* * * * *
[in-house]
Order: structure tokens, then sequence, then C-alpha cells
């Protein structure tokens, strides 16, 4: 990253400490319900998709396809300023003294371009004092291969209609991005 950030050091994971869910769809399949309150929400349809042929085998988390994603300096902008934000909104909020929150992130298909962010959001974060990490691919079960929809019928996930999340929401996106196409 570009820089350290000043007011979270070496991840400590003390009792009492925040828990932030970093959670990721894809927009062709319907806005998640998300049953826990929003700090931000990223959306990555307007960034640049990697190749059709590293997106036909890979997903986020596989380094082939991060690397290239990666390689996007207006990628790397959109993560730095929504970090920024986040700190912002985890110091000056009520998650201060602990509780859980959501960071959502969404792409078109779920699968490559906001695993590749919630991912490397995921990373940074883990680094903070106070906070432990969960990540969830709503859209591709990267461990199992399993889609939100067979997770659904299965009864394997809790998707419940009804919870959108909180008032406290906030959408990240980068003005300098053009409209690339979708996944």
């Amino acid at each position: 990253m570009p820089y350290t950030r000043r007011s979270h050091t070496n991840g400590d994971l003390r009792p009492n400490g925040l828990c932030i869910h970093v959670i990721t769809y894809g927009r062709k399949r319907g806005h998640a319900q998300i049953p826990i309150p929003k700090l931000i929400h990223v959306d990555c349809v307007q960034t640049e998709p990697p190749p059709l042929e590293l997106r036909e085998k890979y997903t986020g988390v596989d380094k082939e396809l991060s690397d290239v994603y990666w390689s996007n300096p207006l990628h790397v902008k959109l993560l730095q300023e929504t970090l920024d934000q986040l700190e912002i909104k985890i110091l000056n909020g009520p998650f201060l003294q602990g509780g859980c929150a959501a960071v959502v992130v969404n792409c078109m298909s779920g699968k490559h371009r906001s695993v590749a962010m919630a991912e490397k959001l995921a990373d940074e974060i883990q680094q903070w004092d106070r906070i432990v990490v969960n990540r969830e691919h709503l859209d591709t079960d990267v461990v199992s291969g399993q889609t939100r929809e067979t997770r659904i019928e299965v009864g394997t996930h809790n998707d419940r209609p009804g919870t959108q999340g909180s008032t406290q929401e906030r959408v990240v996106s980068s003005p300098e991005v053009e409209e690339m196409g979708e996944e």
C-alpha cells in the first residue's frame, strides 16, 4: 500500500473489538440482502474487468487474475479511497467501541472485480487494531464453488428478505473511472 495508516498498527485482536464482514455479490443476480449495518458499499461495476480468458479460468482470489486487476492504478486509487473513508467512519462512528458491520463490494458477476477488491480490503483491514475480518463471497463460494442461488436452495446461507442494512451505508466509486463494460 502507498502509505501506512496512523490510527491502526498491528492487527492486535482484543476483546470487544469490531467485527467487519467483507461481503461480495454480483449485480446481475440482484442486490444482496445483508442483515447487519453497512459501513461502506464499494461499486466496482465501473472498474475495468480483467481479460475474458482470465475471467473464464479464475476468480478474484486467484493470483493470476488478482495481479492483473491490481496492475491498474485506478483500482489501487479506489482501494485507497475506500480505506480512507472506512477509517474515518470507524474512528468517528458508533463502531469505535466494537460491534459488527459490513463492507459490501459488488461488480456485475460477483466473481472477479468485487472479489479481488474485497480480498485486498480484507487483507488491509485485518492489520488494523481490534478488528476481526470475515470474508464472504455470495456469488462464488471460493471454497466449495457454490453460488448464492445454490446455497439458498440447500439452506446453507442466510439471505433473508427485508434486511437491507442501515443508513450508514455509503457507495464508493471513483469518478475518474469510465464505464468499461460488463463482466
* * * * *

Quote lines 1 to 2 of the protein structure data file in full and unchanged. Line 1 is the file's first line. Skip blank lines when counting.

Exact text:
[in-house]
Order: structure tokens, then sequence, then C-alpha cells